One of the study’s authors, Dr. Christel Renoux, of the departments of epidemiology, biostatistics, and occupational health and the department of neurology and neurosurgery at McGill, explained that the evidence on long-term clinical benefits of using testosterone therapy in healthy men who have “modestly declining levels” of the hormone is limited. “We strongly recommend that clinicians proceed with caution when considering prescribing [testosterone therapy].”

Not all studies say TRT carries a cardiovascular risk. Some research suggests its use is associated with a lower risk of death from any cause, although past evaluations have noted an increased risk.

Between January 1, 1999 and December 31, 2010, for example, more than 44,300 men with androgen deficiency (serum testosterone less than 300 ng/dL) were evaluated. Of these, 8,808 (19.8%) had ever taken TRT and 35,527 (80.2%) had not. At a mean follow-up of 3.4 years, the risk of cardiovascular events was lower in the men who took TRT than those who did not. 

More recently, in a May 2019 article appearing in Nature Reviews Cardiology, the authors noted that the true impact of testosterone replacement therapy on cardiovascular health remains uncertain.

In fact, the experts made the following observations:

  • Some retrospective studies have shown a greater risk of cardiovascular events in men who are taking TRT, and the risk rises early after treatment begins
  • Meta-analyses of randomized, controlled trials have demonstrated conflicting findings, and this is likely due to various causes, including studies that have been too short to adequately evaluate cardiovascular events
  • The first trial (TRAVERSE) that is considered to be properly powered to evaluate cardiovascular findings among men using testosterone replacement therapy was initiated in 2018, and it will be approximately 10 years before the results become available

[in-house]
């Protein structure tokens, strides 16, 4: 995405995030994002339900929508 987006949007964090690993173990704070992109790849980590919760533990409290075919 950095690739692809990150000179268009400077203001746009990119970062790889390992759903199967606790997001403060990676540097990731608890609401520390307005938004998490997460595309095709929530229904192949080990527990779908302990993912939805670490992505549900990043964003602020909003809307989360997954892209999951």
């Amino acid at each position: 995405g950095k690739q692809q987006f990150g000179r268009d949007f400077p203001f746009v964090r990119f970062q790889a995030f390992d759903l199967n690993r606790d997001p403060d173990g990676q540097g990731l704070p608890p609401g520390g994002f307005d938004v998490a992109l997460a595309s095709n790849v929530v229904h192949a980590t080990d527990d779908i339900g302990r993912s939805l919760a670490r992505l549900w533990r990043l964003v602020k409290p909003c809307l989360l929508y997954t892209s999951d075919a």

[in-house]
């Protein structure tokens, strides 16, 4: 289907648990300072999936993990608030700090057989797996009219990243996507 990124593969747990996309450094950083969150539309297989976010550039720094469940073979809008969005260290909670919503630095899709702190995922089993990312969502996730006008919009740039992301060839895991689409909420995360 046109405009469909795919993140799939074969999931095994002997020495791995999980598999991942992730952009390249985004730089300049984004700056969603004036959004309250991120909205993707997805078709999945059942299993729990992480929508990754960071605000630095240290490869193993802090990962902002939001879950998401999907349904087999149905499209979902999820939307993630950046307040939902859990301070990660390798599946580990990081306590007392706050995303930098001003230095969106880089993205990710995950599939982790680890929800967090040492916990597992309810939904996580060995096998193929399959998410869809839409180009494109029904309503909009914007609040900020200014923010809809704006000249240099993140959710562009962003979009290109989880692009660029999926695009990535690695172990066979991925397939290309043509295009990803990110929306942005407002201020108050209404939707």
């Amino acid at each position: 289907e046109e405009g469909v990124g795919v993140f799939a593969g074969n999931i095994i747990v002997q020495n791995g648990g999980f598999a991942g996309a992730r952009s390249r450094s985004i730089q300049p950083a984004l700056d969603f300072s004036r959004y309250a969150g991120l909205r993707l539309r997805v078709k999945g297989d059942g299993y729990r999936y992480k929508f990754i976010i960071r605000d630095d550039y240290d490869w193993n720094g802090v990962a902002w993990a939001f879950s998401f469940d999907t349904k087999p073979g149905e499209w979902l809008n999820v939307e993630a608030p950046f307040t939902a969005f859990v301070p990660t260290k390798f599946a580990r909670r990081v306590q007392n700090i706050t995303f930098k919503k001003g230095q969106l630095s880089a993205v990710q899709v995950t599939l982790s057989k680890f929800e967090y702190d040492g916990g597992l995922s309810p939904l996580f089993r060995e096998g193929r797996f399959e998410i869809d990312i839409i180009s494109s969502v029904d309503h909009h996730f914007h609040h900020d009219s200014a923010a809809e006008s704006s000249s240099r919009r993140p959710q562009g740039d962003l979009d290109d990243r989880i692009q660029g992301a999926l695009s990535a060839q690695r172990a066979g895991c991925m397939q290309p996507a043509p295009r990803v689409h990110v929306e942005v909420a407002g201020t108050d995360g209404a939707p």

Until medical professionals have more information about testosterone and the impact on the heart, the authors recommend that physicians make their decisions about prescribing testosterone therapy on a case-by-case basis, especially in light of any personal or family history of cardiovascular problems. Doctors also should thoroughly discuss the risks and benefits of TRT with their patients.

Look for an alternative? Click here to read about how to find natural and effective testosterone supplements.

References

Cheetham TC et al. Association of testosterone replacement with cardiovascular outcomes among men with androgen deficiency. JAMA Internal Medicine 2017 Apr 1; 177(4): 491-99

Food and Drug Administration. FDA drug safety communication: FDA cautions about using testosterone products for low testosterone due to aging; requires labeling change to inform of possible increased risk of heart attack and stroke with use.

Gagliano-Juca T, Basaria S. Testosterone replacement therapy and cardiovascular risk. Nature Reviews Cardiology 2019; 16: 555-74

Loo SY et al. Cardiovascular and cerebrovascular safety of testosterone replacement therapy among aging men with low testosterone levels: a cohort study. American Journal of Medicine 2019 Apr 3

The Impact of Testosterone on Male Physique & Health

As young males progress through adolescence into young adulthood, they experience the tell-tale signs of hormonal changes. Testosterone’s impact on male physique and other characteristics becomes quite evident: growth of body hair, deepening voice, maturation of the penis and testicles, increased muscle mass, and quickening libido, among others.

During those early years, testosterone levels are peaking, but as the saying goes, what goes up must come down. Around age 30, testosterone levels begin a slow and gradual decline, approximately 1 percent per year. That decline has varying effects on a man’s physique, depending on a number of factors.

Testosterone impacts male physique: what gives?

As guys get older and T levels decline, the impact of the hormone on male physique changes. A small amount of circulating testosterone transforms into a form of estrogen called estradiol. As T levels decline, men also produce less estradiol. Therefore, changes and symptoms experienced by men who have falling testosterone levels may be partly or entirely due to the drop in estradiol levels.